It was a doctrine in the ancient world that the firstborn son inherently had a special role, without regard to his particular merits, except in extreme cases, and accordingly it was understood that the the firstborn son was worthy of both a unique blessing and a double portion of the inheritance. See for example Deut. 21:15.
At the time that this story originated, blessings, curses and vows were special categories of expression that were believed have the power to determine reality. Once spoken, they could not be changed or repudiated. In particular, the blessings of the forefathers were regarded as prophetic for the sons. (For an extreme example of how far commitment to the spoken word could be taken see the story of Jephtah of the Gilad in Judges 11:30-40.)
Isaac gives Jacob two blessing, as befits a firstborn: the servitude of nations and his brother (27:28-29) and the transfer of the promise of the land and of descendants originally given to Abraham (28:3).
Isaac does what he thinks he has to do according to the traditional rules, despite his suspicions, but Rebekah intervenes in accordance with the contra-traditional prophecy that she was given (25:23). This is the way that the Biblical narrative, as sacred history, explains the historical fact that Jacob, and not the firstborn Esau, was chosen for the leading role in fathering the twelve tribes.
The word "blessing" in this passage has at least three different meanings, two
of which are not familiar to us.
Issac's first blessing of Jacob (27:28-29) is presented as a will, or
unconditional last testament. This is indicated by the usage "I do not know
the day of my death" (27:2), that Rebekah repeats in (27:7). It is clear to
all of the participants in the drama that the point of this first blessing is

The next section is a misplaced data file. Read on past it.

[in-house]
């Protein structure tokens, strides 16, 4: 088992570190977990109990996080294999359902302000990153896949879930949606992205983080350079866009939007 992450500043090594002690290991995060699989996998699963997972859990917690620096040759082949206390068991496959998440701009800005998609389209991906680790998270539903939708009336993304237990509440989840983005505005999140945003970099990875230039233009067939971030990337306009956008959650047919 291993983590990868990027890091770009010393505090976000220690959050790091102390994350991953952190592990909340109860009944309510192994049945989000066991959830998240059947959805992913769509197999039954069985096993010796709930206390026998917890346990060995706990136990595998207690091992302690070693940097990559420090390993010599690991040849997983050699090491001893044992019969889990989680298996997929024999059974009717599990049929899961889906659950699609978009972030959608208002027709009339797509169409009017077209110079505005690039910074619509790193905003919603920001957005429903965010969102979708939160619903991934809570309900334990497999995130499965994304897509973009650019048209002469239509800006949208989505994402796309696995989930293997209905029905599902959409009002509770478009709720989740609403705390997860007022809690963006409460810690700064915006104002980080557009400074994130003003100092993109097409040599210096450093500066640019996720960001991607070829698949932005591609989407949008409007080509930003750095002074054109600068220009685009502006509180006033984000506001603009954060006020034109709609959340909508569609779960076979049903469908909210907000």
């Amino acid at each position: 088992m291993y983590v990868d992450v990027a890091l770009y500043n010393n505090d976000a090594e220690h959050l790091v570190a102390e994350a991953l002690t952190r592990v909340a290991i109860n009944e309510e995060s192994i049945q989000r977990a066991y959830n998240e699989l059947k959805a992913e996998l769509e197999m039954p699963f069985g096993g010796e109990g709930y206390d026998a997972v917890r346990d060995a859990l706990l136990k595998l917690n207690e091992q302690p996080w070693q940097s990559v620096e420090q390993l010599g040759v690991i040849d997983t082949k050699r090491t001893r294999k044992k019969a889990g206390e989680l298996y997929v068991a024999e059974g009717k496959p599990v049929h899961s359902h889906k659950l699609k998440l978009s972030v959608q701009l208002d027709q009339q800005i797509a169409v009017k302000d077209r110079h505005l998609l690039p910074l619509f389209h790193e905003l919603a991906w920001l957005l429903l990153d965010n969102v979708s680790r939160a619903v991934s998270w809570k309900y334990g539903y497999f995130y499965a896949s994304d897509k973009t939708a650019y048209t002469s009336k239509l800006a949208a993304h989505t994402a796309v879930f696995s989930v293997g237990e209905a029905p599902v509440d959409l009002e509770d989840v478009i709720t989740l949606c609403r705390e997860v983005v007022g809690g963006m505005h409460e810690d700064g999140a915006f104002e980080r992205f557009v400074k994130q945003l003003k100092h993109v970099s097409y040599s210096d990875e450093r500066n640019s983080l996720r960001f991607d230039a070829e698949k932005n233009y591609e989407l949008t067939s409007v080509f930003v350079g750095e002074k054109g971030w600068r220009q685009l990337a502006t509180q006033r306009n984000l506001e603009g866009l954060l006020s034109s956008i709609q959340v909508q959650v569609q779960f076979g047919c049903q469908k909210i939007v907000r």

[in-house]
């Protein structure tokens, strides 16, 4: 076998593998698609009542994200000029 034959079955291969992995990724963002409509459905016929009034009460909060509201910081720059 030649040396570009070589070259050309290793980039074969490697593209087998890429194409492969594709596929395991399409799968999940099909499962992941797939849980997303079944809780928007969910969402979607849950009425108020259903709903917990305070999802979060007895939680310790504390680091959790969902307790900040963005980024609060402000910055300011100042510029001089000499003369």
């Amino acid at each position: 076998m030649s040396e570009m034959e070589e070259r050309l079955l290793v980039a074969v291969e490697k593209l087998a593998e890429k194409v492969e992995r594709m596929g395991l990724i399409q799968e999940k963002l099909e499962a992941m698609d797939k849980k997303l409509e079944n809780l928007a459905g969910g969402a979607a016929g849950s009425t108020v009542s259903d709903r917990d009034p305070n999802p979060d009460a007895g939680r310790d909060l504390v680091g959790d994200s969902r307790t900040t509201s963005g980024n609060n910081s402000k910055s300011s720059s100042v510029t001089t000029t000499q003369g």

to settle, once and for all, the question of succession, the right of the
firstborn. Since the story hints that there was a conflict between Issac and
Rebekah in addition to the conflict between Jacob and Esau, it might have been
Isaac's belief that by making his testament known he could end the family
strife, and this would indeed be a blessing in the sense that we understand.
Since the testament was witnessed (at least by Rebekah and Jacob, if not by
the servants) it was binding, despite the trickery.
Isaac's second blessing of Jacob (28:3) is a blessing given in parting and
is the type of blessing that we are comfortable with. Even though Jacob is
leaving the land promised to Abraham, Issac makes it clear that the promise
of the land and of descendants now belongs to Jacob. In context, this blessing
indicates to the reader that Isaac is reconciled with the outcome of the
events that have transpired.
Isaac's blessing to Esau (27:39-40) is a prophetic blessing similar to the
"blessings" that Jacob gives his sons in Genesis 49. This type of blessing is not easy for us to understand. In addition to the promise of release from his
brother's yoke and the "fat of the land and the dew of the heavens", this
blessing also includes "you shall live by the sword", which hardly sounds
good at all, but forewarned is forearmed, so this gift of prophetic insight
is also considered a blessing.